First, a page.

The Best Film Adaptations of Roald Dahl

Matilda The Musical is due to hit cinemas any day now and is the latest adaptation of the works of Roald Dahl. Dahl is one of the most successful children’s authors of all time with fans across the world and many adaptations have been made of his films, Charlie and the Chocolate Factory is set for its third adaptation. These are three of the highlights of the Dahl movie adaptations.

It’s important to state that there are problematic aspects to Dahl’s work and him as an individual including but not limited to – anti-semitism, colonialist and imperialist world-views and misogyny. Not only are these problems found within Dahl’s work but also he has spoken directly about some of these issues.

Spoiler Warning – Contains spoilers for Willy Wonka and the Chocolate Factory, Matilda and The Witches

Willy Wonka and the Chocolate Factory

Gene Wilder as Willy Wonka
Gene Wilder as Willy Wonka // Credit: Willy Wonka and the Chocolate Factory, Paramount Pictures

There is no need to hide the fact clearly this is the best of the adaptations. WWATCF is a great film centred around the unforgettable performance of Gene Wilder as Willy Wonka. There are “hot takes” nowadays about how Wonka is harming children, or is a sinister person, missing the fact that that was obvious from the beginning. Wonka is a reclusive genius taken to acts of whimsy and madness and while Wonka didn’t push Augustus Gloop or give Violet Beauregarde the chewing gum the whole golden ticket business was designed to create this situation. One of the great things about Dahl’s books was often how nasty they could be – Wonka’s sinister actions, Matilda literally includes the murder of a parent and George’s Marvellous Medicine is just about a child poisoning a relative.

The film is full of iconic scenes: from the endlessly parodied Oompa Loompas, the various fates of the children, and Wonka’s entrance where he seems to fall over and it turns into a somersault. Then there is the genuinely disturbing scene on the Wonka-tania, the boat ride that starts in typical colourful fashion and then becomes a harrowing psychedelic nightmare including a near hysterical Wilder half singing half screaming a song.


Most children’s films aren’t brave enough to have scenes of children being thrown through the air // Credit: Matilda, Sony Pictures Releasing

One of the most perfect children’s films ever made, Matilda is brilliant from start to finish. Mara Wilson plays the precocious Matilda, an intelligent, thoughtful and kind person growing up amongst philistines and brutes. Matilda’s parents, Mr and Mrs Wormwood, are oblivious to their genius daughter and not only do they neglect her basic needs, but disaster is also only averted because of Matilda’s genius.

Matilda is at once an absolute love-letter to the joys of reading, of how school can be a wonderful place of learning, why curiosity, empathy and courage are crucial human feelings and also there is a damning critique that there are a lot of idiots in the world, people who would much rather destroy than try to understand and those in authority are sometimes stupid and/or evil.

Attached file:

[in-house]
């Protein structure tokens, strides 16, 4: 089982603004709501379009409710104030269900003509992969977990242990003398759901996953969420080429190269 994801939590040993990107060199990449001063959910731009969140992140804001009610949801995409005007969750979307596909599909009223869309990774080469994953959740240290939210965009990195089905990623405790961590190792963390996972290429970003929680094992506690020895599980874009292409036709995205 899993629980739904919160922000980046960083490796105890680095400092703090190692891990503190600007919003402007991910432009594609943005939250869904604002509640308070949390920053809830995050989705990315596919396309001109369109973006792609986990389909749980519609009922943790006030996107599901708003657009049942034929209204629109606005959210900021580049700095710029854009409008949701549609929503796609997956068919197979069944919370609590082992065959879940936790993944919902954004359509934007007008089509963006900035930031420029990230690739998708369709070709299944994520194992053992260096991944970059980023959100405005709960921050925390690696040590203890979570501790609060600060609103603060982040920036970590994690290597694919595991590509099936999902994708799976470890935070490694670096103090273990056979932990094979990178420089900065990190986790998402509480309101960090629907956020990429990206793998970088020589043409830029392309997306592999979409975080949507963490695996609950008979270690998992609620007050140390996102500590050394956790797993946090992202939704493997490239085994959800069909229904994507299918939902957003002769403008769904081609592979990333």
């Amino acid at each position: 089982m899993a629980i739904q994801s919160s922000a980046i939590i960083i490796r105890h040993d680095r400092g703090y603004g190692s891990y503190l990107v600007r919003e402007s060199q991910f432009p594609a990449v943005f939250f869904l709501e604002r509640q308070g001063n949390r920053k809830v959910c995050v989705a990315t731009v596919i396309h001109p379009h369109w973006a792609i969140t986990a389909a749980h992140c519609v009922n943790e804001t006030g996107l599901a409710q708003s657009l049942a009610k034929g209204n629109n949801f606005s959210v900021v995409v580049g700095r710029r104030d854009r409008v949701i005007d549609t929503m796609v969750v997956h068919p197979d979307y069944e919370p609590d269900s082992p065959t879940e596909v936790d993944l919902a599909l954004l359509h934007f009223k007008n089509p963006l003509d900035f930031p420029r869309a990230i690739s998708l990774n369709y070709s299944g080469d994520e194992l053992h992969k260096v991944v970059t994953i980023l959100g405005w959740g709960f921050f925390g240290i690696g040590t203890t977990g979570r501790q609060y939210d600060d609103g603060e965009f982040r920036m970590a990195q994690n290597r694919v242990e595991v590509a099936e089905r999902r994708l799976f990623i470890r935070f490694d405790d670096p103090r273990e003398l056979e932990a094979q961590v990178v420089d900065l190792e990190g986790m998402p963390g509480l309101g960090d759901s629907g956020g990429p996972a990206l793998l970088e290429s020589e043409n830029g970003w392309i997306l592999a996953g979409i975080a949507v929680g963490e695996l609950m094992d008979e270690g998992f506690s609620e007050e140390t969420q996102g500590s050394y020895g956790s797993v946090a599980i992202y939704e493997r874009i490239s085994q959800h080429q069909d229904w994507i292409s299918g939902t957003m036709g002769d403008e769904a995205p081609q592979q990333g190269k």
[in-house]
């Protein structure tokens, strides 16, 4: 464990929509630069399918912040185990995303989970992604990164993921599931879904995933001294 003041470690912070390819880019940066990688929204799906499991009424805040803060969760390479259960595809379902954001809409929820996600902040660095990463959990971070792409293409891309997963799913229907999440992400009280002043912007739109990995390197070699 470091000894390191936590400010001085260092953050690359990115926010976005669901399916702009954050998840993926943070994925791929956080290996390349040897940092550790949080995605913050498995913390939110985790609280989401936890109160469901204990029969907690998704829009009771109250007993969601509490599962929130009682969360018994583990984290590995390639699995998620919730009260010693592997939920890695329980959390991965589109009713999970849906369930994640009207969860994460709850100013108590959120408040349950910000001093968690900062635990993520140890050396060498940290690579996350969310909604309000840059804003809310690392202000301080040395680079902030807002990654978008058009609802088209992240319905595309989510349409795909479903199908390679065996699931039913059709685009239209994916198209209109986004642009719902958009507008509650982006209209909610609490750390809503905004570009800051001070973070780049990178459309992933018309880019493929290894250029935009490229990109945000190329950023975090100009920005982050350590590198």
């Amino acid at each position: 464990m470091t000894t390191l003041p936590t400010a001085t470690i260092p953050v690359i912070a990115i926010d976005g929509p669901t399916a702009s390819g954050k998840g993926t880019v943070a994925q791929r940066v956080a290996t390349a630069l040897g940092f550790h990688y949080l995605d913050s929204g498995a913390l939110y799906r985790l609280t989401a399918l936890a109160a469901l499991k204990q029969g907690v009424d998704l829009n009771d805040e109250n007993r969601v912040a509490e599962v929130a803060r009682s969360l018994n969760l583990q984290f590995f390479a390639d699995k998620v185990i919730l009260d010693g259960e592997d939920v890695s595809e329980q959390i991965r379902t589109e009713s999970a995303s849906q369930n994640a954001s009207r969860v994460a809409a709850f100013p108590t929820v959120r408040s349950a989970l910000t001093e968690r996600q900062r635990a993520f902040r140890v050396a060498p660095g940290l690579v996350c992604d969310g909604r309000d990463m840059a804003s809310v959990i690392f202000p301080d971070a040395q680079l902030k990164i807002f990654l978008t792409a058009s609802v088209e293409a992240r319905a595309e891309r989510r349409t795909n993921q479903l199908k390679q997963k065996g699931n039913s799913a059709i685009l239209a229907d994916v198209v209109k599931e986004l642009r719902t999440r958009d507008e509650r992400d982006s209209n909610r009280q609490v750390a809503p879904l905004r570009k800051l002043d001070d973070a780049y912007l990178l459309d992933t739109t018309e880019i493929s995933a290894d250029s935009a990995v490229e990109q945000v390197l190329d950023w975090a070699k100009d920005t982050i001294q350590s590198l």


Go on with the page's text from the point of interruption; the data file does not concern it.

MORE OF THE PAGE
Many people focus on the telekinetic powers that Matilda develops as the important part of the film the key point is not that she gets these powers but that she uses them to right wrongs. Indeed, long before she has these powers she punishes her parents for their misdeeds, such as her father destroying a library book out of spite.

This is before we even get to the wonderful classroom of Miss Honey existing under the horrific regime of Mrs Trunchbull. Miss Honey represents the inspirational and caring teacher everyone wishes they had who while surrounded by cruelty and barbarity shines and makes a place of wonderfulness. Then there is Miss Trunchbull, Miss Honey’s aunt, and headmistress of the school. Miss Trunchbull is one of the most unlikeable characters in all of the literature and the cinema pulls no punches in its portrayal. Miss Trunchbull does her best to break the spirit of the children, and Miss Honey, as well as actual physical violence, will quite happily put her Olympic hammer-throwing experience to use in throwing children into the air. And again, this figure who everyone, children and adults alike, are intimidated by Matilda stands up to.

The Witches (1990)

The Witches,
This is from the POV of a child turning into a mouse // Credit: The Witches, Warner Bros

It seems that director Nicholas Roeg set out to make the scariest and most traumatic children’s film of all time and he probably succeeded. The Witches is a non-stop exploration of the deep fears of children, whilst many horror films play the idea of “monsters” are actually real The Witches talks about the study of witches. The fear of strangers, of creepy sinister creatures all around you. Given that perhaps Roeg’s most famous film is the odd, confusing, terrifying, grief-stricken horror Don’t Look Now it’s not surprising this is the film he came up with. The special effects for the witches, especially the Grand High Witch are incredibly effective, and the transformation scenes (as various people are transformed into mice) would fit in well in a David Cronenberg film.

It is very likely that Dahl will continue to exert a strong influence on children’s literature and more adaptations will follow. Clearly, Dahl was a very talented writer with a wicked imagination that delighted children and it is another example of having to contend with a problematic figure that is huge in popular culture. These three films still stand up as excellent examples of the genre and each have entertained and influenced generations.

Also Read: The Beautiful World of Clay Animation

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Richard Norton

Gentleman, podcaster and pop culture nerd, I love talking and writing about pretty much all pop culture.